Let’s Talk about Rejection: Knight Arts Challenge Grant and Sundance Documentary Film Fund

Earlier this semester, Girls & Gear applied for the Knight Foundation Arts Challenge grant with the hope of receiving funding to support the Fall workshops. Sadly, we were rejected. (It’s OK! This is a natural part of applying for funding.) While we weren’t able to conduct all of the programming that we originally had planned for the semester, we did forge a new connection with Reading Queer through the grant writing process. This connection led to collaborative programming. 

Rejection is not easy. It’s even more difficult to stomach when you worked really hard and put your best work out there and somehow you aren’t selected. Personally, I have received enough rejection letters in my lifetime to wallpaper a house–not just any house, but a house the size of Vizcaya. 

I have learned a few tricks over the years. I’d like to share them with you:

1. It’s OK to wallow in self-pity, the key is to minimize that wallowing time. Dust yourself off, recover, and look for new opportunities.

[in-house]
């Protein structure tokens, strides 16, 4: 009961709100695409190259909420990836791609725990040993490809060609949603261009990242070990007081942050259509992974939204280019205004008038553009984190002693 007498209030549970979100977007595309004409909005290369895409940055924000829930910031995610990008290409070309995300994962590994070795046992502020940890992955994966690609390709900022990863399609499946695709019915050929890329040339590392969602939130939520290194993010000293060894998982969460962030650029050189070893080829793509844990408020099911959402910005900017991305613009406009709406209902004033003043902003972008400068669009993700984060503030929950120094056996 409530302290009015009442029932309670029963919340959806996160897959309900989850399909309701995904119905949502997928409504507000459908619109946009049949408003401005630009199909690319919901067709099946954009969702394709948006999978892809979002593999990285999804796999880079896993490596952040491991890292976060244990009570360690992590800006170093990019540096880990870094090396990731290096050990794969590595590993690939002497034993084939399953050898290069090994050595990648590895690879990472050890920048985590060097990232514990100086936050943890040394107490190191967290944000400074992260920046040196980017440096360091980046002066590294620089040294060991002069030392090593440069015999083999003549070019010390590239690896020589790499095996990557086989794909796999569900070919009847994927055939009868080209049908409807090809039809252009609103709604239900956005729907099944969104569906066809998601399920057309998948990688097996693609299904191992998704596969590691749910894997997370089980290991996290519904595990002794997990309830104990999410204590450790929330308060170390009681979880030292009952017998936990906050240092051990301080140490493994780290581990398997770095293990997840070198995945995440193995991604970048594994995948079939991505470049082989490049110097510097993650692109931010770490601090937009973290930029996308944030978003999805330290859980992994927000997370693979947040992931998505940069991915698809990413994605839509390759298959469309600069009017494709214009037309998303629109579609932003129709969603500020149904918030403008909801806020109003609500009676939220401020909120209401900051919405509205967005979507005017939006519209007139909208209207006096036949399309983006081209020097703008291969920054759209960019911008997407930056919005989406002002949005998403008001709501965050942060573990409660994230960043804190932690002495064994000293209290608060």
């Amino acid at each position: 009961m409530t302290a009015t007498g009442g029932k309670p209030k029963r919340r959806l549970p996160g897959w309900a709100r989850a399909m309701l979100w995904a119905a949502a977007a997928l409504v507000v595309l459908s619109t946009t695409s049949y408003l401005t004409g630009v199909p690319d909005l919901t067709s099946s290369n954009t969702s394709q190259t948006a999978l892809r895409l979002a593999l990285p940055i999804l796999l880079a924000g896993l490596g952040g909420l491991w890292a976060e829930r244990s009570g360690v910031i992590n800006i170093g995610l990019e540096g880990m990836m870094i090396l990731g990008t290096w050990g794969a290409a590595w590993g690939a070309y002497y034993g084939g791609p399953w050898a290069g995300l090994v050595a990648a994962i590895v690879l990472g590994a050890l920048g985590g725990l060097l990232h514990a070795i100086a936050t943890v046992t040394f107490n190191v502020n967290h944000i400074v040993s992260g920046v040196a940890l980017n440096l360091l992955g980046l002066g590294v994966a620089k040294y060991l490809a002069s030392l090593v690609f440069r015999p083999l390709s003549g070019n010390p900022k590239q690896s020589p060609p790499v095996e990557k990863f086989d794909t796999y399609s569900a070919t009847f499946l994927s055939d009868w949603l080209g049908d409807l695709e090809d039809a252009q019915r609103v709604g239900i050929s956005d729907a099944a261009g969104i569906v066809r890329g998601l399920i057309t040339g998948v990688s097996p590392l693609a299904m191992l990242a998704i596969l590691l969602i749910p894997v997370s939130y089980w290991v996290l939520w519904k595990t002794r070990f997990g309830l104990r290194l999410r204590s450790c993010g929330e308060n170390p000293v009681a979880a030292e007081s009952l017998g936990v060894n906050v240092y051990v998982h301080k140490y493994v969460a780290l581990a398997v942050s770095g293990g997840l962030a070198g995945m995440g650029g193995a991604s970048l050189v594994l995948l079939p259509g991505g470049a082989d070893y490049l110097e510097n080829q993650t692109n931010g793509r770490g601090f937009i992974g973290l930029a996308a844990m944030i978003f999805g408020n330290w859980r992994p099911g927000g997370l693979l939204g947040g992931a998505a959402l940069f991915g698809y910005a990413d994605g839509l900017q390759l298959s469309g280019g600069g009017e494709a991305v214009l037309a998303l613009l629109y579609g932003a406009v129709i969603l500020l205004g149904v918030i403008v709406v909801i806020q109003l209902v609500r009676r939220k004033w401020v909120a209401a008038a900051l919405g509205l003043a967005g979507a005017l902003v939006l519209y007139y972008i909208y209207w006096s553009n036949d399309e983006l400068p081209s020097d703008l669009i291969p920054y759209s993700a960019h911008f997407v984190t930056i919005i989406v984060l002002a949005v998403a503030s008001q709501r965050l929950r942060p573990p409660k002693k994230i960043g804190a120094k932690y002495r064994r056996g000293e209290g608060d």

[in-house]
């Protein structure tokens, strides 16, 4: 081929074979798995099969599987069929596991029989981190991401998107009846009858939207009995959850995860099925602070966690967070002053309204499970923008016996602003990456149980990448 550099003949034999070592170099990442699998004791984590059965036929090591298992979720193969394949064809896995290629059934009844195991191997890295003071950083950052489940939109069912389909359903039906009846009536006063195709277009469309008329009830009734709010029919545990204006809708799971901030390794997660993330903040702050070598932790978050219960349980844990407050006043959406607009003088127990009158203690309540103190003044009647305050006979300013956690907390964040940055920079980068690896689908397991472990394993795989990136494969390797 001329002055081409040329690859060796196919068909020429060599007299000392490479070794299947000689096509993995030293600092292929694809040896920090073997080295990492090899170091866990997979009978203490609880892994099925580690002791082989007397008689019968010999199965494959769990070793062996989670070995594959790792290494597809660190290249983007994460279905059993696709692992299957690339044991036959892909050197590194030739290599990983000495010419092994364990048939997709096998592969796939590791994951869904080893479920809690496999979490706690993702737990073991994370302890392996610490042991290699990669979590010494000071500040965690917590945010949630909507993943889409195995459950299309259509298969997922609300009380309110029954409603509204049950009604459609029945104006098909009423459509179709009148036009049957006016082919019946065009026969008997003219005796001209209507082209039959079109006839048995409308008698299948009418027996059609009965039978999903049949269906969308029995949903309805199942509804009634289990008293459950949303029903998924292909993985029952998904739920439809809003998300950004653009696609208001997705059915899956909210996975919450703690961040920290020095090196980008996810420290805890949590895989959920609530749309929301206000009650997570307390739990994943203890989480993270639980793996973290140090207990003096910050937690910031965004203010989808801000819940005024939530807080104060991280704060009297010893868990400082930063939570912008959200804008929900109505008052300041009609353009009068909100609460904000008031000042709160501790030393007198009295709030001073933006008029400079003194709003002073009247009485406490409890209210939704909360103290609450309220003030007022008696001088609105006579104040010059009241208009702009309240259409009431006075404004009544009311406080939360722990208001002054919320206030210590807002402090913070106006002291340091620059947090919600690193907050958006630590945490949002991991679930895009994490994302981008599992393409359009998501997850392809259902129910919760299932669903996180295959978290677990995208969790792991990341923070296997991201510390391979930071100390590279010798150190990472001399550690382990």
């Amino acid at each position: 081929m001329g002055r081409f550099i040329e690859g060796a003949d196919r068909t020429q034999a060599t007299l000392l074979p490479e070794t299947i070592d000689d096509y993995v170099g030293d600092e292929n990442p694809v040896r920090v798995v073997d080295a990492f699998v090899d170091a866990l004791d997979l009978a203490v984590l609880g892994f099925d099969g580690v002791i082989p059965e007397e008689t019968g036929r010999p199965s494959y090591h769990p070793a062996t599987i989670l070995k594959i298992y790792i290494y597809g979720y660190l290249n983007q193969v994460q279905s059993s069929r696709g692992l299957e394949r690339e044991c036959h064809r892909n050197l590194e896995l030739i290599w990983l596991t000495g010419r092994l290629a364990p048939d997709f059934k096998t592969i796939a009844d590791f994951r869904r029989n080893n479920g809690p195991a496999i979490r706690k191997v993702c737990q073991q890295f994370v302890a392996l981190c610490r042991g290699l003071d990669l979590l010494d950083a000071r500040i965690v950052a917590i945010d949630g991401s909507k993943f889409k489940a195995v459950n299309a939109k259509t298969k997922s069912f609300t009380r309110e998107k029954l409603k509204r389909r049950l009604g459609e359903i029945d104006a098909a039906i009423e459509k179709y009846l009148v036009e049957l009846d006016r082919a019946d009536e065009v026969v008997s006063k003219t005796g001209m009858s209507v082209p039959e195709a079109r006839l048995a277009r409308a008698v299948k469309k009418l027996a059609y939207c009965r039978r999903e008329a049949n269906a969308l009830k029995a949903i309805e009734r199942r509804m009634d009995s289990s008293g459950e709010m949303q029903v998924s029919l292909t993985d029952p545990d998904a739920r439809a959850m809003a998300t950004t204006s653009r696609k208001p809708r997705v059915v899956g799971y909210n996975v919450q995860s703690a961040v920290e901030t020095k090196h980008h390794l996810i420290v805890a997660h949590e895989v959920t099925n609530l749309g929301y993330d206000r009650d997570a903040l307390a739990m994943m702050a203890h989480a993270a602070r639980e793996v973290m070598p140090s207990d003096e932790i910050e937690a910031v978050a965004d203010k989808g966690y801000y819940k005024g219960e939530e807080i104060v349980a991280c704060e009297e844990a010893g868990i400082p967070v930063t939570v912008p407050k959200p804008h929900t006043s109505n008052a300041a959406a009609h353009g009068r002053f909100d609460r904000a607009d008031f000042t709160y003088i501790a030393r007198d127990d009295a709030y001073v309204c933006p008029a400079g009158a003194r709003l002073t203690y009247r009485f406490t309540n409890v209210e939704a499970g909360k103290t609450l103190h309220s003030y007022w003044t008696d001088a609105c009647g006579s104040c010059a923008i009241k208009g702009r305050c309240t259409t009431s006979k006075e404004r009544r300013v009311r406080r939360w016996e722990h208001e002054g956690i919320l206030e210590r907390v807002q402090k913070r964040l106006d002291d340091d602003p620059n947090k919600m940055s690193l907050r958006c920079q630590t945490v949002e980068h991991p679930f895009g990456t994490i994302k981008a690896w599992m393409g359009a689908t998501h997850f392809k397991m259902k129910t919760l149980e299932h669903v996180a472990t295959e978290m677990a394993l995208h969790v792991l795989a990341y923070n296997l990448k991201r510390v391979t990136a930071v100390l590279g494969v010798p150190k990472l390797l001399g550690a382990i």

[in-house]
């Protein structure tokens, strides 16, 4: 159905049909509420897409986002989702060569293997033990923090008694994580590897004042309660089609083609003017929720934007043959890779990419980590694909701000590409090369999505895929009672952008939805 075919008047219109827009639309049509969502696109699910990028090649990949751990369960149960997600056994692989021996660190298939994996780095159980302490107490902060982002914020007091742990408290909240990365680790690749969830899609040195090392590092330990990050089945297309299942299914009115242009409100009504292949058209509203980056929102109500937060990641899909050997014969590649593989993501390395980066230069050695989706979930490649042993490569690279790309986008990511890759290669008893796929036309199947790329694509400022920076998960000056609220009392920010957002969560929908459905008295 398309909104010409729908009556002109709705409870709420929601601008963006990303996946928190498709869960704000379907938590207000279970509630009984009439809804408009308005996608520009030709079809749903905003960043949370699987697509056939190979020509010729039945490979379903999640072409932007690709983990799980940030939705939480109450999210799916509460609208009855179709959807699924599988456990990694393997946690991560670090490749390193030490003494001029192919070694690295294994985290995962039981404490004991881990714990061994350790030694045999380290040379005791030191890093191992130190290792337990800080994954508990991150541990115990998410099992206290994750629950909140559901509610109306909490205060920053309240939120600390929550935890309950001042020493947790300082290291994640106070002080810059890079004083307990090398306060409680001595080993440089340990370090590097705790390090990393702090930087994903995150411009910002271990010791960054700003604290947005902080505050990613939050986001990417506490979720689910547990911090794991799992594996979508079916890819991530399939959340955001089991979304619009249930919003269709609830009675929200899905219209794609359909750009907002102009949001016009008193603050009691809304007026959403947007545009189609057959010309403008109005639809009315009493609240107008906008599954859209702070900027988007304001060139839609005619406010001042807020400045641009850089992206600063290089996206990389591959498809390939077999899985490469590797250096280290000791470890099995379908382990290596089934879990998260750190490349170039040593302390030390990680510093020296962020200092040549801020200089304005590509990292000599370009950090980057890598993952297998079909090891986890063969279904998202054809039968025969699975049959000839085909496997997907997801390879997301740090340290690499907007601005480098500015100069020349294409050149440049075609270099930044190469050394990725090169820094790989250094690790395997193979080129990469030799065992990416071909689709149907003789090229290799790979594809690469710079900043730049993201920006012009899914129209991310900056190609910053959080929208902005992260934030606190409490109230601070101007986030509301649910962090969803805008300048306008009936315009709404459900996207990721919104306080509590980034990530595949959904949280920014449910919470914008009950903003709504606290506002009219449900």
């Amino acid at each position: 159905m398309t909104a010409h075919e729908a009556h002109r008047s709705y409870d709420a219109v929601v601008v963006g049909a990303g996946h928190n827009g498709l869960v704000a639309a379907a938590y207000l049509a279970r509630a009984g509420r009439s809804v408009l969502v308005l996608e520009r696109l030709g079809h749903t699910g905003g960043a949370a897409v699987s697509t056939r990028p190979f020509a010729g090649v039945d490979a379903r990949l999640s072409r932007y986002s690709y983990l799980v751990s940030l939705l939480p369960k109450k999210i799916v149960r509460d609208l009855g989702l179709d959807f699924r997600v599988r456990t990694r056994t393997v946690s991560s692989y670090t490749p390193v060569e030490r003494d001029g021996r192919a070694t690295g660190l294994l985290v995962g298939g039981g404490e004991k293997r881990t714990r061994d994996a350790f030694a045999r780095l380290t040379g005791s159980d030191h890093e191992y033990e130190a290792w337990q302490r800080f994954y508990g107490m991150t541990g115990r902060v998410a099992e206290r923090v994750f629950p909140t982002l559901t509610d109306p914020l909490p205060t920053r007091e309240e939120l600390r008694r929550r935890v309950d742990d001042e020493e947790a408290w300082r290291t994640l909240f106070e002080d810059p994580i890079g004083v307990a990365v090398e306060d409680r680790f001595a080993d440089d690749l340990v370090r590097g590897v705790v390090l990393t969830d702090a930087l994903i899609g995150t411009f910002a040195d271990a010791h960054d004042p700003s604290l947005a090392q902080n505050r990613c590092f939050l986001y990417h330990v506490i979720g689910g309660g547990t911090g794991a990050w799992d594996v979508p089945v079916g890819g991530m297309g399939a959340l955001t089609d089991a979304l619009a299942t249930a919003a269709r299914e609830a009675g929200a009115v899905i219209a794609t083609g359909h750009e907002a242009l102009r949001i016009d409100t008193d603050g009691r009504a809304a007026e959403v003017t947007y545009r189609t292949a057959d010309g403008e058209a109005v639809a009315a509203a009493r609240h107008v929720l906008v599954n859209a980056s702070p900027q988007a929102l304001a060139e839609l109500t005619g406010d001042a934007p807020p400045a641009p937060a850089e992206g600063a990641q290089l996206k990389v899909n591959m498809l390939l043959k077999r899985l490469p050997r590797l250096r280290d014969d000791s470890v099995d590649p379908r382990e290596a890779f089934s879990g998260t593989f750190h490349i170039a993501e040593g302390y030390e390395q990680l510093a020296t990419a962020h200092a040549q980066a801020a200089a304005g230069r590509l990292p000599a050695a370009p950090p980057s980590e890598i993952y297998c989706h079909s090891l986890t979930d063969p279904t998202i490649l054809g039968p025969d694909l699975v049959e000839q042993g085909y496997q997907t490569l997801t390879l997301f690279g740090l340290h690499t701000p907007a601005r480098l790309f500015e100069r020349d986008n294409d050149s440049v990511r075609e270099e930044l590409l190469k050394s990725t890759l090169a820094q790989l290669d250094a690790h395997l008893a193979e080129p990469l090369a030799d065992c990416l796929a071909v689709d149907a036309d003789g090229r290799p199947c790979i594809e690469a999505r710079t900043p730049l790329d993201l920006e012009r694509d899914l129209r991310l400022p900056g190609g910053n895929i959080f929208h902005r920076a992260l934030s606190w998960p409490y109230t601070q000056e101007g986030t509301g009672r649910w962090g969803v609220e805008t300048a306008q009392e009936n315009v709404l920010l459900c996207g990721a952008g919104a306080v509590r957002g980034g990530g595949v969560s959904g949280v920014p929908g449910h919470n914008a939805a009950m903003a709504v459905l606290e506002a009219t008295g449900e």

2. Every time I get a rejection letter, I must submit for something else. This keeps hope alive.

3. Take a long hard look at your application. What could you have done better. Fix it.

4. Read the biographies and interviews with the winners of the award. What things do they have or have they done that you haven’t? Look for ways to strengthen your resume. Use their accomplishments to chart your path and see how you can become more competitive. 

I was rejected for the Sundance Documentary Film Fund, and I felt that I put forth a strong application. It was an application that I worked on for a year. I picked people’s brains, revised, ask advisors and mentors for feedback…by the time I submitted, I just knew it was a winner.

It was not.

And that rejection had me down in the dumps for an entire week. 

Still, I dusted off the grant application and looks for ways to strengthen it. I read all the bios and write-ups for the winning projects. I saw that many of them were accomplished directors–something that I had yet to achieve. I could see from their experience that their sample reels were probably much stronger than mine. So, I set out to make my trailers better.

After doing that, I applied for the Sundance Documentary workshop in Miami. I got in! Then, I was invited to interview for the Sundance Knight Fellowship, which picks 4 filmmakers to attend workshops and screenings at Sundance. All this to say that most times rejection helps to highlight the areas that you can strengthen. If you are open to listening to that message and to growing, you will succeed at some point. 

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